So Joy began to "publish" his code by sending out copies to other researchers who wanted it. Although many professors and students at Berkeley added bits and pieces to the software running on the DEC Vaxes, Joy was the one who bundled it all together and gave it the name. Kirk McKusick says in his history of Berkeley UNIX, ". . . interest in the error recovery work in the Pascal compiler brought in requests for copies of the system. Early in 1977, Joy put together the 'Berkeley Software Distribution.' This first distribution included the Pascal system, and, in an obscure subdirectory of the Pascal source, the editor vi. Over the next year, Joy, acting in the capacity of the distribution secretary, sent out about 30 free copies of the system."
Today, Joy tells the story with a bit of bemused distraction. He explains that he just copied over a license from the University of Toronto and"whited out""University ofToronto" and replaced it with "University of California." He simply wanted to get the source code out the door. In the beginning, the Berkeley Software Distribution included a few utilities, but by 1979 the code became tightly integrated with AT&T's basic UNIX code. Berkeley gave away the collection of software in BSD, but only AT&T license holders could use it. Many universities were attracted to the package, in part because the Pascal system was easy for its students to use. The personal computer world, however, was focusing on a simpler language known as Basic. Bill Gates would make Microsoft Basic one of his first products.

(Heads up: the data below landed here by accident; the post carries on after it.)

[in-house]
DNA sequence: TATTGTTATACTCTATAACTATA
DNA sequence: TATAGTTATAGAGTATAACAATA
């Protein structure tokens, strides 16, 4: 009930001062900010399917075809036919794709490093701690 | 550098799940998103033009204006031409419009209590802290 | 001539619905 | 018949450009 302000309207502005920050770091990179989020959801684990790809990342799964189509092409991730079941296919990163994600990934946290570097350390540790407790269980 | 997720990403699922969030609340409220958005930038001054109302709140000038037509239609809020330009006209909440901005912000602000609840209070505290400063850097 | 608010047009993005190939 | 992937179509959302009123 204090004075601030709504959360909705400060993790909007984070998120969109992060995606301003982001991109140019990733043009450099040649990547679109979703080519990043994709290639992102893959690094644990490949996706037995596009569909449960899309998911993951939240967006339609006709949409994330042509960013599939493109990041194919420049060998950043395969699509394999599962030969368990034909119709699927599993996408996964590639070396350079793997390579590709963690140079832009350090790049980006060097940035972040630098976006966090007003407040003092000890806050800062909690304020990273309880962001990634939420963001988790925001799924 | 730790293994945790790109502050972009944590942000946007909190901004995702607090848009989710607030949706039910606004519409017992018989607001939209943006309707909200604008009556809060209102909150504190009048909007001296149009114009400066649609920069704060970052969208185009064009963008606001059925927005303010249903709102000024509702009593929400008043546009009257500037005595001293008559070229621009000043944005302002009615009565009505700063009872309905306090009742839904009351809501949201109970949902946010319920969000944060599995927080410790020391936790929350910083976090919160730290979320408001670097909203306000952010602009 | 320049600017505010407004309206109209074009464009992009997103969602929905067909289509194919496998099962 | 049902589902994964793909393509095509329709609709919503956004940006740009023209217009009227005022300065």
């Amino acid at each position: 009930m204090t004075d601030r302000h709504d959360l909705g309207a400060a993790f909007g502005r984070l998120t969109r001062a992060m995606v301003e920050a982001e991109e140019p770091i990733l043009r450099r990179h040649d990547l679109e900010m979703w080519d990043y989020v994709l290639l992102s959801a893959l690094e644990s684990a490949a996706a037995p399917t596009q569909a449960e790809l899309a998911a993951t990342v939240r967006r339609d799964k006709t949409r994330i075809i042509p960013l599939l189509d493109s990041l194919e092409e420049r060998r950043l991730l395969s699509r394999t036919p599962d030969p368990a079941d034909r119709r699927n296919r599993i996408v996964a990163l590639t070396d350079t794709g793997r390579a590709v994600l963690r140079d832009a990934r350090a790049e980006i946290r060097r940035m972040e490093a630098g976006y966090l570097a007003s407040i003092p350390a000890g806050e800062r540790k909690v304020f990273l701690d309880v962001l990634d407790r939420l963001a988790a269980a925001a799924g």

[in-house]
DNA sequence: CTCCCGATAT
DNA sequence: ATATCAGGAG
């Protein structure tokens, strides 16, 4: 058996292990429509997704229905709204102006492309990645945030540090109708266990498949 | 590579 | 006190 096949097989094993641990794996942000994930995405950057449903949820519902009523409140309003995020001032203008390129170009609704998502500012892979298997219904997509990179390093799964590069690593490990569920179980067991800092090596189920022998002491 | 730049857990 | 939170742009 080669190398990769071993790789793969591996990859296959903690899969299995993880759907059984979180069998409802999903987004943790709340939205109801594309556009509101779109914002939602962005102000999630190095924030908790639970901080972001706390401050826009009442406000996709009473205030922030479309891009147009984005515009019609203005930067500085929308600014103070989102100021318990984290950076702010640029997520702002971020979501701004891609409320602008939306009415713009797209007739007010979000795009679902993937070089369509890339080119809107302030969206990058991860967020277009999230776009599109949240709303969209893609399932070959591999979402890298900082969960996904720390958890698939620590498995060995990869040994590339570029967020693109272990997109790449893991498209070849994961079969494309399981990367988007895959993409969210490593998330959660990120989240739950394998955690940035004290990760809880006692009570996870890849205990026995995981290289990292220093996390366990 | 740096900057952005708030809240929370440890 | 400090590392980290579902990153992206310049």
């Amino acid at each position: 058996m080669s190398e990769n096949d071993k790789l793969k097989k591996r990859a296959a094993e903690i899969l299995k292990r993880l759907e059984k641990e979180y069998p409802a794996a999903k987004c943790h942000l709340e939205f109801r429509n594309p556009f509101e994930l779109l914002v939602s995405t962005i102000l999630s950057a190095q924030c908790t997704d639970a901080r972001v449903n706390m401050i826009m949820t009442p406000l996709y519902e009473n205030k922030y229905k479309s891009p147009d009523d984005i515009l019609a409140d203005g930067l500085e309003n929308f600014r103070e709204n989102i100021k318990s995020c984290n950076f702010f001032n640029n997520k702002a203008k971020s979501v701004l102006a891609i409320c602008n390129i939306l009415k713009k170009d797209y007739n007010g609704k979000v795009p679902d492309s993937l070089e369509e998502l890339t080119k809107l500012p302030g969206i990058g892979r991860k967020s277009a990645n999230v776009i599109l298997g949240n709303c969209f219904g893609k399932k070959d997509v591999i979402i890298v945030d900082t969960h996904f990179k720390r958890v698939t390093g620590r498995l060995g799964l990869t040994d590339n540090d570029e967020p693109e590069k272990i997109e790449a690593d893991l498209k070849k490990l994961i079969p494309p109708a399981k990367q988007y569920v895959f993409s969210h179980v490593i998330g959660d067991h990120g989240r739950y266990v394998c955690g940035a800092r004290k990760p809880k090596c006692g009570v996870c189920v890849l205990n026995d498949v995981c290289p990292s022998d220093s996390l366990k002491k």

Joy says that he wrote a letter to AT&T inquiring about the legal status of the source code from AT&T that was rolled together with the BSD code. After a year, he says, "They wrote back saying, 'We take no position' on the matter." Kirk McKusick, who later ran the BSD project through the years of the AT&T lawsuit, explained dryly, "Later they wrote a different letter."
Joy was just one of a large number of people who worked heavily on the BSD project from 1977 through the early 1980s. The work was low-level and grungy by today's standards. The students and professors scrambled just to move UNIX to the new machines they bought. Often, large parts of the guts of the operating system needed to be modified or upgraded to deal with a new type of disk drive or file system. As they did this more and more often, they began to develop more and more higher-level abstractions to ease the task. One of the earliest examples was Joy's screen editor known as vi, a simple package that could be used to edit text files and reprogram the system. The "battle" between Joy's vi and Stallman's Emacs is another example of the schism between MIT and Berkeley. This was just one of the new tools included in version 2 of BSD, a collection that was shipped to 75 different people and institutions.